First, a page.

Camp Huronda (Formerly Camp Waseosa)

Submitted by lwrawebmaster on Mon, 12/16/2019 - 15:57

(This is a work in progress and the camp is eager for any stories about Huronda's early days. You can send any info you have to us and we will forward it on.)

Originally we (the Canadian Diabetes Association) rented space at other existing camps throughout the 60's including both Camp Beausoleil on Beausoleil Island and at Camp Couchiching in Orillia.  In the Spring of 1971, the Ontario Diabetic Association bought the existing property for $150,000 and ran our first summer season on Lake Waseosa in the Summer of 1971. 

Prior to us buying the property, the site existed as another camp -- it was an all-girls camp called Camp Waseosa. It was owned by the Coventry Family (of Toronto).

Back in 1921/22 there was a murder at the farmstead that is now our camp property -- the Lake was called Long Lake at that time and the owners of the farm were the Solave Family.  (Editor's note: for details about the murder, see the separate article Murder Most Foul )

A local resident who has been coming to the lake for over 50 years now adds:

The farm owners were the Solway family , who's decendents still own property in the area. Many of the cottages along that shore of the lake are on land originally owned by the Solways. Jane Coventry was partners with a "Miss Rothwell" in operating Camp Waseosa, and while it may have been an all-girls facility at the end, it was definitely co-ed at some point in time. The ladies were also partners in running "Happy Days" nursery school in Toronto and both operations catered to well-heeled families. Some campers even arrived by float plane in those days.

Jim Solway has a slightly different version of the property's provenance. Jim tells us it was his mother's parents, George and Elizabeth Martin, that lived on that farm. To his knowledge, it never belonged to the Solway branch of his family. Jim, a grandson of the original owner, confirms the camp was co-ed. However only boys up to a certain age were admitted. He recalls that Happy Day Nursury School was a feeder to Havergal -- one of the more exclusive private girls schools in Toronto. Some of the campers would arrive by float plane, which was pretty exciting stuff at the time for this quiet little lake.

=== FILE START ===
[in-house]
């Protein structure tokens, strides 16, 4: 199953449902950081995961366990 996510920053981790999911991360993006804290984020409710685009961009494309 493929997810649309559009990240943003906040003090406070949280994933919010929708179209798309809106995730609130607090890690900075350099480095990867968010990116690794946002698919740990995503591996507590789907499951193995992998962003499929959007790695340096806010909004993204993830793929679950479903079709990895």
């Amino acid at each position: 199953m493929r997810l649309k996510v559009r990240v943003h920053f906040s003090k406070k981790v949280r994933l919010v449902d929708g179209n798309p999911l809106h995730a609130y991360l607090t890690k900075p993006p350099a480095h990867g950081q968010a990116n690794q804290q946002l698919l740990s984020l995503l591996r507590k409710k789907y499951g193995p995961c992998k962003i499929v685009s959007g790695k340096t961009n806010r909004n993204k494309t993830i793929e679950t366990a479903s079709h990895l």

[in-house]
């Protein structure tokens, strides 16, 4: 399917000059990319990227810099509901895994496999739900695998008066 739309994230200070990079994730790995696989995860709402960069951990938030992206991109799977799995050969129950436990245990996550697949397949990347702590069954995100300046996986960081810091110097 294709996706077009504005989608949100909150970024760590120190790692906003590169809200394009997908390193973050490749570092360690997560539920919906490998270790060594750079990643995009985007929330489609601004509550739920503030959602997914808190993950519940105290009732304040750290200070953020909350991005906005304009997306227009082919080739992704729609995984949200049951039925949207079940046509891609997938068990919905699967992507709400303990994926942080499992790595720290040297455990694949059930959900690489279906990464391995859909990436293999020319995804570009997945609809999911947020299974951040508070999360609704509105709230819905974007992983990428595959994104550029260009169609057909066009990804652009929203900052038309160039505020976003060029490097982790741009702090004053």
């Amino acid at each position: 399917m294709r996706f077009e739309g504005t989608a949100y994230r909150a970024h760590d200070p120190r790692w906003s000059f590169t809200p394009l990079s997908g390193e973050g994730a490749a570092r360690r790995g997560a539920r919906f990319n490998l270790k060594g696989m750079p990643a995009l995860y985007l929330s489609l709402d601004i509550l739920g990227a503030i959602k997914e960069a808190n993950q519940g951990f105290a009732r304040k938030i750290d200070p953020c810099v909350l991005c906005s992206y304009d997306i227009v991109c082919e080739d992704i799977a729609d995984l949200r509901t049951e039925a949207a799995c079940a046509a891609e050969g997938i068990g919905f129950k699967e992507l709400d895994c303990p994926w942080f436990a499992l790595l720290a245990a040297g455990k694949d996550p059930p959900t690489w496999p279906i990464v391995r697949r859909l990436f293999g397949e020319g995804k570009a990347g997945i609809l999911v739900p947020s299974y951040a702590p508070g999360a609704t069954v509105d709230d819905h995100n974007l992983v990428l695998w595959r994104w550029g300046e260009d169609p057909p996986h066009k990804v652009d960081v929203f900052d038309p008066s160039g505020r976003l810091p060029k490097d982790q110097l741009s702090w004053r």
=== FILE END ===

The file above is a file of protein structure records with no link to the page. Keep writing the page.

Dale Rhoads recalls that one such float plane flipped on landing. Everyone survived without serious injury, but the plane sank to the bottom. Divers were called in -- not so much to recover the aircraft, but to recover the owner's breifcase which contained documents more valuable than the plane!

James R Solway writes: Regarding some of your information regarding the camp , first it never belonged to the Solway family I was born not far from the lake,my father William was the first caretaker for the camp sometime in 1950 thru to 1954 he and other family members built most of the camp cabins. My mother Greta Solway (Martin) did all the laundry for the camp from our home at Idle Acres. My information has my mothers family Martin living on the Long Lake farm as early as the 1920 . My mother told stories of skiing to Dixons Corners some 2 miles northwest of the camp, her father had a large garden on the property(the soil was great for potatoes) I have several camp brouchers from the camp and pictures of the sign my dad put up at the entrance. Research shows there was a murder on this property prior to the Martin family residing
there. More information to follow.


Some recollections from Camp Waseosa/ Camp Huronda alumni:


Miss Marrianne writes:  I was a junior counsellor at Camp Waseosa 1954, remember Miss Jane (Coventry) and MIss Helene (Rothwell). I was in a tent next to the Boys - ages 6-8 tent and were my responsibilty, we shared a path and dock with them. I remember one named camper John -- will not surname him as he became a well known Realtor in Toronto later.

He was brushing his teeth with Nivea Cream and I got his toothpaste out of his kit and replaced it. Also was in charge of archery - held in a field back of the camp, the Massie brothers were good archers, but tended to shoot too many arrows around not always at the targets. I was also in charge with another counsellor Brenda with the pony called "Dixie", an ex-pony ride from Centre Island in TO. Always broke loose of its tether at night and would come down the hill near the tents and scared everyone, but you could hear the galloping getting closer so most of us were awake.
I was Miss Marianne Wilson in those days.
She adds: The campers got the last laugh when "Dixie" didn't like to be saddled up and started kicking the councillors. Brenda gave up and I took over. Miss Jane interviewed me for the job and although I wasn't "waterfront" had to produce two Royal and one Red cross lifesavings badges to be hired.


Margaret G.:  Attended Camp Waseosa when I was seven. It was all girls camp back then. 1963. The camp counsellor we had at our tent was a witch. I never went back after only one year I was scarred for life.